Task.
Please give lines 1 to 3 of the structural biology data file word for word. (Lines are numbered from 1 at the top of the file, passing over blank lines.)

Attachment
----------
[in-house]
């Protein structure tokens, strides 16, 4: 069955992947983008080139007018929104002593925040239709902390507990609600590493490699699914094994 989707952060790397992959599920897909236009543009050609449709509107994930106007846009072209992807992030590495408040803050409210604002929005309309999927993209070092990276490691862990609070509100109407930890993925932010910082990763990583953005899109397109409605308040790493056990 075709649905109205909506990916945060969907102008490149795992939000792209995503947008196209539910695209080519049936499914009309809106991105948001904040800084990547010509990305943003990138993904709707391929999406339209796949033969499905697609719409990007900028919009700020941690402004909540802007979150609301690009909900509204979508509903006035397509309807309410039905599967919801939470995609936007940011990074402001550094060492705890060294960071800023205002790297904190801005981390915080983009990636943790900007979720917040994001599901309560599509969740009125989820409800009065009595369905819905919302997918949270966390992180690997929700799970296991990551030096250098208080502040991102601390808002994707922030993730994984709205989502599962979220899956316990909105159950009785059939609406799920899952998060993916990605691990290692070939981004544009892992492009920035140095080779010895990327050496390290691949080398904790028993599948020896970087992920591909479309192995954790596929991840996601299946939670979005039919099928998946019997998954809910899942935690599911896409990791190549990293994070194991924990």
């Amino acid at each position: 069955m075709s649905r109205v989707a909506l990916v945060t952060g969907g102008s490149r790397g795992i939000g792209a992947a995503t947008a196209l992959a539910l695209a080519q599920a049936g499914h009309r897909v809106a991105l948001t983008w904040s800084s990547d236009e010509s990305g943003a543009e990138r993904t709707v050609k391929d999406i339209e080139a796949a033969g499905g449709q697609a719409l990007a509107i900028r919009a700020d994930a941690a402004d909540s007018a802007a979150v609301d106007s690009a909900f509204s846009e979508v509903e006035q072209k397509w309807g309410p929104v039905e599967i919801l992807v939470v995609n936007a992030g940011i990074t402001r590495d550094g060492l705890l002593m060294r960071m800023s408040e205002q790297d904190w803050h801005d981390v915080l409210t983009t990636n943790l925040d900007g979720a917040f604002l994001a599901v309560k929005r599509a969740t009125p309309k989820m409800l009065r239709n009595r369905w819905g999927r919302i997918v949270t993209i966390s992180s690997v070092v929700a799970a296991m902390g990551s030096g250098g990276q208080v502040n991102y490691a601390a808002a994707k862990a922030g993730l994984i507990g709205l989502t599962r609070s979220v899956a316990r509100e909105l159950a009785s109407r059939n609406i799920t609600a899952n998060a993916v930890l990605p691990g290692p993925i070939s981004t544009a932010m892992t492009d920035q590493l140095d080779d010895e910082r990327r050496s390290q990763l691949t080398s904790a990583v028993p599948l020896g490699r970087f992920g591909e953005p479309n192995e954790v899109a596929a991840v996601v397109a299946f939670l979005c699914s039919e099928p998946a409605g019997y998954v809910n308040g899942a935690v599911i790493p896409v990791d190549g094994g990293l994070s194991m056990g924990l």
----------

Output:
[in-house]
């Protein structure tokens, strides 16, 4: 069955992947983008080139007018929104002593925040239709902390507990609600590493490699699914094994 989707952060790397992959599920897909236009543009050609449709509107994930106007846009072209992807992030590495408040803050409210604002929005309309999927993209070092990276490691862990609070509100109407930890993925932010910082990763990583953005899109397109409605308040790493056990 075709649905109205909506990916945060969907102008490149795992939000792209995503947008196209539910695209080519049936499914009309809106991105948001904040800084990547010509990305943003990138993904709707391929999406339209796949033969499905697609719409990007900028919009700020941690402004909540802007979150609301690009909900509204979508509903006035397509309807309410039905599967919801939470995609936007940011990074402001550094060492705890060294960071800023205002790297904190801005981390915080983009990636943790900007979720917040994001599901309560599509969740009125989820409800009065009595369905819905919302997918949270966390992180690997929700799970296991990551030096250098208080502040991102601390808002994707922030993730994984709205989502599962979220899956316990909105159950009785059939609406799920899952998060993916990605691990290692070939981004544009892992492009920035140095080779010895990327050496390290691949080398904790028993599948020896970087992920591909479309192995954790596929991840996601299946939670979005039919099928998946019997998954809910899942935690599911896409990791190549990293994070194991924990």
């Amino acid at each position: 069955m075709s649905r109205v989707a909506l990916v945060t952060g969907g102008s490149r790397g795992i939000g792209a992947a995503t947008a196209l992959a539910l695209a080519q599920a049936g499914h009309r897909v809106a991105l948001t983008w904040s800084s990547d236009e010509s990305g943003a543009e990138r993904t709707v050609k391929d999406i339209e080139a796949a033969g499905g449709q697609a719409l990007a509107i900028r919009a700020d994930a941690a402004d909540s007018a802007a979150v609301d106007s690009a909900f509204s846009e979508v509903e006035q072209k397509w309807g309410p929104v039905e599967i919801l992807v939470v995609n936007a992030g940011i990074t402001r590495d550094g060492l705890l002593m060294r960071m800023s408040e205002q790297d904190w803050h801005d981390v915080l409210t983009t990636n943790l925040d900007g979720a917040f604002l994001a599901v309560k929005r599509a969740t009125p309309k989820m409800l009065r239709n009595r369905w819905g999927r919302i997918v949270t993209i966390s992180s690997v070092v929700a799970a296991m902390g990551s030096g250098g990276q208080v502040n991102y490691a601390a808002a994707k862990a922030g993730l994984i507990g709205l989502t599962r609070s979220v899956a316990r509100e909105l159950a009785s109407r059939n609406i799920t609600a899952n998060a993916v930890l990605p691990g290692p993925i070939s981004t544009a932010m892992t492009d920035q590493l140095d080779d010895e910082r990327r050496s390290q990763l691949t080398s904790a990583v028993p599948l020896g490699r970087f992920g591909e953005p479309n192995e954790v899109a596929a991840v996601v397109a299946f939670l979005c699914s039919e099928p998946a409605g019997y998954v809910n308040g899942a935690v599911i790493p896409v990791d190549g094994g990293l994070s194991m056990g924990l």